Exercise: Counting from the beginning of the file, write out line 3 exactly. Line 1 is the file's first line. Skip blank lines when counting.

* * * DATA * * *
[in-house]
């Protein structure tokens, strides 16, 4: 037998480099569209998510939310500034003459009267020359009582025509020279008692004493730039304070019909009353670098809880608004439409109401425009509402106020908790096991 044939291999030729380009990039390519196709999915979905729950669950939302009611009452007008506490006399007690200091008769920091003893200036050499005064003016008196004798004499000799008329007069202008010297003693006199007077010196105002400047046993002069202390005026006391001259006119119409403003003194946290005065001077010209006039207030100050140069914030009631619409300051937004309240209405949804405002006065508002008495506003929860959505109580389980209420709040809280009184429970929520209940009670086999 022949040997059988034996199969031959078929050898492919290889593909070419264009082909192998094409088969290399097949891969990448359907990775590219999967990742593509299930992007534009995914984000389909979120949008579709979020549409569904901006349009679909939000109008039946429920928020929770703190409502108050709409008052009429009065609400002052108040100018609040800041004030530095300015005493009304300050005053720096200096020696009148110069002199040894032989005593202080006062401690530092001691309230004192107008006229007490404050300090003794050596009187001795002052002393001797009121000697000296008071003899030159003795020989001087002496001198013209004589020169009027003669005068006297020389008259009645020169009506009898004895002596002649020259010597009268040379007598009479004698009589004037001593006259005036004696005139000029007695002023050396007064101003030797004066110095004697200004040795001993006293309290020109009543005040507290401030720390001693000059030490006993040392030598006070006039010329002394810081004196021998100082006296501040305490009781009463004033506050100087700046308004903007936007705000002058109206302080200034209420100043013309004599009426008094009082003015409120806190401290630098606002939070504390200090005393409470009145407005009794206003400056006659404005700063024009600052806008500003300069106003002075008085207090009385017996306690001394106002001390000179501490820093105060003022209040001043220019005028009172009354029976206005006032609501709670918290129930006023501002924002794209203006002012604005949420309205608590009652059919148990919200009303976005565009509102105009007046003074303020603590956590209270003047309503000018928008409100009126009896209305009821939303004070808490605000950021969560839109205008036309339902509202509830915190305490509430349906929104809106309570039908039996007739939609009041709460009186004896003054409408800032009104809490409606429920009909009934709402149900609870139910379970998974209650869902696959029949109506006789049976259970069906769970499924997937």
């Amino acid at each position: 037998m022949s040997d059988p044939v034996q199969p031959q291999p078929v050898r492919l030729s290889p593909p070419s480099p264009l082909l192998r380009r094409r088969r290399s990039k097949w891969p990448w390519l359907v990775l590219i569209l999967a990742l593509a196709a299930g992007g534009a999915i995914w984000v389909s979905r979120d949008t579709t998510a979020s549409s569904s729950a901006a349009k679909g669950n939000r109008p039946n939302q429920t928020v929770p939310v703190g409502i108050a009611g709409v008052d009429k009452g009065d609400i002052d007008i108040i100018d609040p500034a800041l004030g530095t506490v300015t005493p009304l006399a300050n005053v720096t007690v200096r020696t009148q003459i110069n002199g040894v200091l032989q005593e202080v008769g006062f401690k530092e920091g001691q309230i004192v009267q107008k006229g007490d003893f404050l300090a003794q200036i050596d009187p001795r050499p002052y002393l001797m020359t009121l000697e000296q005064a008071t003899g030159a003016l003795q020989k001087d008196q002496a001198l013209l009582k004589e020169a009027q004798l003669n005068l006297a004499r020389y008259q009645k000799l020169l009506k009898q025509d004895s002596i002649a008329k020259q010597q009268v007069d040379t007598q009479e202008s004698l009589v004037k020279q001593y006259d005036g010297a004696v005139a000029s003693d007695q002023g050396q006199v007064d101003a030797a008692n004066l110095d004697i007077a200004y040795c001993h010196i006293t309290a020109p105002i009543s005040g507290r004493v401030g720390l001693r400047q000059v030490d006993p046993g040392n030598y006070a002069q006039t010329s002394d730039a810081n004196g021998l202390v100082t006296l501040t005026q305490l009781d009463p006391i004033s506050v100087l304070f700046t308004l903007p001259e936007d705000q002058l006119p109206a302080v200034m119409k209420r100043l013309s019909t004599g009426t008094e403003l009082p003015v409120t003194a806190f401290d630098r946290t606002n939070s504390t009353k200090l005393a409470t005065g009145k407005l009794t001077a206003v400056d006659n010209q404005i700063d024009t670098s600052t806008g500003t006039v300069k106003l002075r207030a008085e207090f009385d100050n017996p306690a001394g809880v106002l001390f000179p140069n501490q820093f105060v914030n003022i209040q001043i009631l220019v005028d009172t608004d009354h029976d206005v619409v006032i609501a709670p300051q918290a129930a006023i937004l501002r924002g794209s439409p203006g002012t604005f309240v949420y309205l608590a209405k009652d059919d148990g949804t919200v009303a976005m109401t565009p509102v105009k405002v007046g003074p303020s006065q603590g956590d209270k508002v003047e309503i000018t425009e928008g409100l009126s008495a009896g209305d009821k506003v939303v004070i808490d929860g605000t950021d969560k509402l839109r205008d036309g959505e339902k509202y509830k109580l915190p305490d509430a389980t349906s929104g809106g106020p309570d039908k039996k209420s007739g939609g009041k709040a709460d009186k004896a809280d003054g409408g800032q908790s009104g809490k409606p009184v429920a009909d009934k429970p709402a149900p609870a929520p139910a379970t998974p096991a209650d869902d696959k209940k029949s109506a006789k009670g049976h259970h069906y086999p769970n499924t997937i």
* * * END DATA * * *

């Amino acid at each position: 037998m022949s040997d059988p044939v034996q199969p031959q291999p078929v050898r492919l030729s290889p593909p070419s480099p264009l082909l192998r380009r094409r088969r290399s990039k097949w891969p990448w390519l359907v990775l590219i569209l999967a990742l593509a196709a299930g992007g534009a999915i995914w984000v389909s979905r979120d949008t579709t998510a979020s549409s569904s729950a901006a349009k679909g669950n939000r109008p039946n939302q429920t928020v929770p939310v703190g409502i108050a009611g709409v008052d009429k009452g009065d609400i002052d007008i108040i100018d609040p500034a800041l004030g530095t506490v300015t005493p009304l006399a300050n005053v720096t007690v200096r020696t009148q003459i110069n002199g040894v200091l032989q005593e202080v008769g006062f401690k530092e920091g001691q309230i004192v009267q107008k006229g007490d003893f404050l300090a003794q200036i050596d009187p001795r050499p002052y002393l001797m020359t009121l000697e000296q005064a008071t003899g030159a003016l003795q020989k001087d008196q002496a001198l013209l009582k004589e020169a009027q004798l003669n005068l006297a004499r020389y008259q009645k000799l020169l009506k009898q025509d004895s002596i002649a008329k020259q010597q009268v007069d040379t007598q009479e202008s004698l009589v004037k020279q001593y006259d005036g010297a004696v005139a000029s003693d007695q002023g050396q006199v007064d101003a030797a008692n004066l110095d004697i007077a200004y040795c001993h010196i006293t309290a020109p105002i009543s005040g507290r004493v401030g720390l001693r400047q000059v030490d006993p046993g040392n030598y006070a002069q006039t010329s002394d730039a810081n004196g021998l202390v100082t006296l501040t005026q305490l009781d009463p006391i004033s506050v100087l304070f700046t308004l903007p001259e936007d705000q002058l006119p109206a302080v200034m119409k209420r100043l013309s019909t004599g009426t008094e403003l009082p003015v409120t003194a806190f401290d630098r946290t606002n939070s504390t009353k200090l005393a409470t005065g009145k407005l009794t001077a206003v400056d006659n010209q404005i700063d024009t670098s600052t806008g500003t006039v300069k106003l002075r207030a008085e207090f009385d100050n017996p306690a001394g809880v106002l001390f000179p140069n501490q820093f105060v914030n003022i209040q001043i009631l220019v005028d009172t608004d009354h029976d206005v619409v006032i609501a709670p300051q918290a129930a006023i937004l501002r924002g794209s439409p203006g002012t604005f309240v949420y309205l608590a209405k009652d059919d148990g949804t919200v009303a976005m109401t565009p509102v105009k405002v007046g003074p303020s006065q603590g956590d209270k508002v003047e309503i000018t425009e928008g409100l009126s008495a009896g209305d009821k506003v939303v004070i808490d929860g605000t950021d969560k509402l839109r205008d036309g959505e339902k509202y509830k109580l915190p305490d509430a389980t349906s929104g809106g106020p309570d039908k039996k209420s007739g939609g009041k709040a709460d009186k004896a809280d003054g409408g800032q908790s009104g809490k409606p009184v429920a009909d009934k429970p709402a149900p609870a929520p139910a379970t998974p096991a209650d869902d696959k209940k029949s109506a006789k009670g049976h259970h069906y086999p769970n499924t997937i």